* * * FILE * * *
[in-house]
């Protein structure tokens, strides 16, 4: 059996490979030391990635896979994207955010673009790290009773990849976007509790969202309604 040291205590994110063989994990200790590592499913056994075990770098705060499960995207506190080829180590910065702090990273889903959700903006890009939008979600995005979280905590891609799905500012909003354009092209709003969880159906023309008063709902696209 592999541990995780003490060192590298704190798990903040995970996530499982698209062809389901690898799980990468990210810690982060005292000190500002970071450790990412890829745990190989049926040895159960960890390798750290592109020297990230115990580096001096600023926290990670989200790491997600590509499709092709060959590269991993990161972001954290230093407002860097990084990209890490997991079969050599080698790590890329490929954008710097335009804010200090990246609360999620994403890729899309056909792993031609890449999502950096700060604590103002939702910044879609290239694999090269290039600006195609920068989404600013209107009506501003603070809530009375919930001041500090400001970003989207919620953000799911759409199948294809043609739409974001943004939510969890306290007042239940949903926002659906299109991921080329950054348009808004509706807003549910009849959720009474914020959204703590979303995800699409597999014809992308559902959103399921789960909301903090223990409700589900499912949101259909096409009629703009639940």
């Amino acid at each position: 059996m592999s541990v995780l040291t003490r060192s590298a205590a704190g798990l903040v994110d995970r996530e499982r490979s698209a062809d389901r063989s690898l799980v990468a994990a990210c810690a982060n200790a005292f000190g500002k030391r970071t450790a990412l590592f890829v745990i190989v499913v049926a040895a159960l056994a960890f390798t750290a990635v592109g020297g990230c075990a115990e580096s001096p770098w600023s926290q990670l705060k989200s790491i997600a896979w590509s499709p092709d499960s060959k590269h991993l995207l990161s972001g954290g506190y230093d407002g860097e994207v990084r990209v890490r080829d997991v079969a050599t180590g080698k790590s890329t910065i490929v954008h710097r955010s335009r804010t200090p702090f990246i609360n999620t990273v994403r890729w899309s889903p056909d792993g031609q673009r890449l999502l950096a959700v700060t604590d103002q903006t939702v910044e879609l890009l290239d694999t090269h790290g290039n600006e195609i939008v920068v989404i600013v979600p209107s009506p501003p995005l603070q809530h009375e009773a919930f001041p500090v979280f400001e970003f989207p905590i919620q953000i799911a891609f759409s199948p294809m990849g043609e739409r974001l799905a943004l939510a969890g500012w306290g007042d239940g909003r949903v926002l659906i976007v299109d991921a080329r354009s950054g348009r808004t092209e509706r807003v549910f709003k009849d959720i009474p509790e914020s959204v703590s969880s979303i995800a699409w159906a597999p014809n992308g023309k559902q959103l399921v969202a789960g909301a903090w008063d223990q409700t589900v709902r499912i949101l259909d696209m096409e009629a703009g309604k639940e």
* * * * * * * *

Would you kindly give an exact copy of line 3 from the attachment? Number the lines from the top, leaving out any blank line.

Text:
């Amino acid at each position: 059996m592999s541990v995780l040291t003490r060192s590298a205590a704190g798990l903040v994110d995970r996530e499982r490979s698209a062809d389901r063989s690898l799980v990468a994990a990210c810690a982060n200790a005292f000190g500002k030391r970071t450790a990412l590592f890829v745990i190989v499913v049926a040895a159960l056994a960890f390798t750290a990635v592109g020297g990230c075990a115990e580096s001096p770098w600023s926290q990670l705060k989200s790491i997600a896979w590509s499709p092709d499960s060959k590269h991993l995207l990161s972001g954290g506190y230093d407002g860097e994207v990084r990209v890490r080829d997991v079969a050599t180590g080698k790590s890329t910065i490929v954008h710097r955010s335009r804010t200090p702090f990246i609360n999620t990273v994403r890729w899309s889903p056909d792993g031609q673009r890449l999502l950096a959700v700060t604590d103002q903006t939702v910044e879609l890009l290239d694999t090269h790290g290039n600006e195609i939008v920068v989404i600013v979600p209107s009506p501003p995005l603070q809530h009375e009773a919930f001041p500090v979280f400001e970003f989207p905590i919620q953000i799911a891609f759409s199948p294809m990849g043609e739409r974001l799905a943004l939510a969890g500012w306290g007042d239940g909003r949903v926002l659906i976007v299109d991921a080329r354009s950054g348009r808004t092209e509706r807003v549910f709003k009849d959720i009474p509790e914020s959204v703590s969880s979303i995800a699409w159906a597999p014809n992308g023309k559902q959103l399921v969202a789960g909301a903090w008063d223990q409700t589900v709902r499912i949101l259909d696209m096409e009629a703009g309604k639940e």